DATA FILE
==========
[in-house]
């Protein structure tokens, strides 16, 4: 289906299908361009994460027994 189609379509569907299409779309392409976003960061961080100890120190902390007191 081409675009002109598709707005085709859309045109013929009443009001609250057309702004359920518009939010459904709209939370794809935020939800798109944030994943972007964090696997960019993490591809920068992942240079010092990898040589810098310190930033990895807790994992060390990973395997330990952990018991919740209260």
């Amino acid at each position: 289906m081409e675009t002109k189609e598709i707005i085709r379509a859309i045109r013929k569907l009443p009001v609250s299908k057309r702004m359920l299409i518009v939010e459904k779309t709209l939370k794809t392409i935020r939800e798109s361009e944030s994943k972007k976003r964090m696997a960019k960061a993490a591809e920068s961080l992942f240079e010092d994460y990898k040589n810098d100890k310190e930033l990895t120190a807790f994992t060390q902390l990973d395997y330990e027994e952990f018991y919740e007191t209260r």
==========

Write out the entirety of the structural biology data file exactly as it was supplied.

[in-house]
């Protein structure tokens, strides 16, 4: 289906299908361009994460027994 189609379509569907299409779309392409976003960061961080100890120190902390007191 081409675009002109598709707005085709859309045109013929009443009001609250057309702004359920518009939010459904709209939370794809935020939800798109944030994943972007964090696997960019993490591809920068992942240079010092990898040589810098310190930033990895807790994992060390990973395997330990952990018991919740209260």
């Amino acid at each position: 289906m081409e675009t002109k189609e598709i707005i085709r379509a859309i045109r013929k569907l009443p009001v609250s299908k057309r702004m359920l299409i518009v939010e459904k779309t709209l939370k794809t392409i935020r939800e798109s361009e944030s994943k972007k976003r964090m696997a960019k960061a993490a591809e920068s961080l992942f240079e010092d994460y990898k040589n810098d100890k310190e930033l990895t120190a807790f994992t060390q902390l990973d395997y330990e027994e952990f018991y919740e007191t209260r």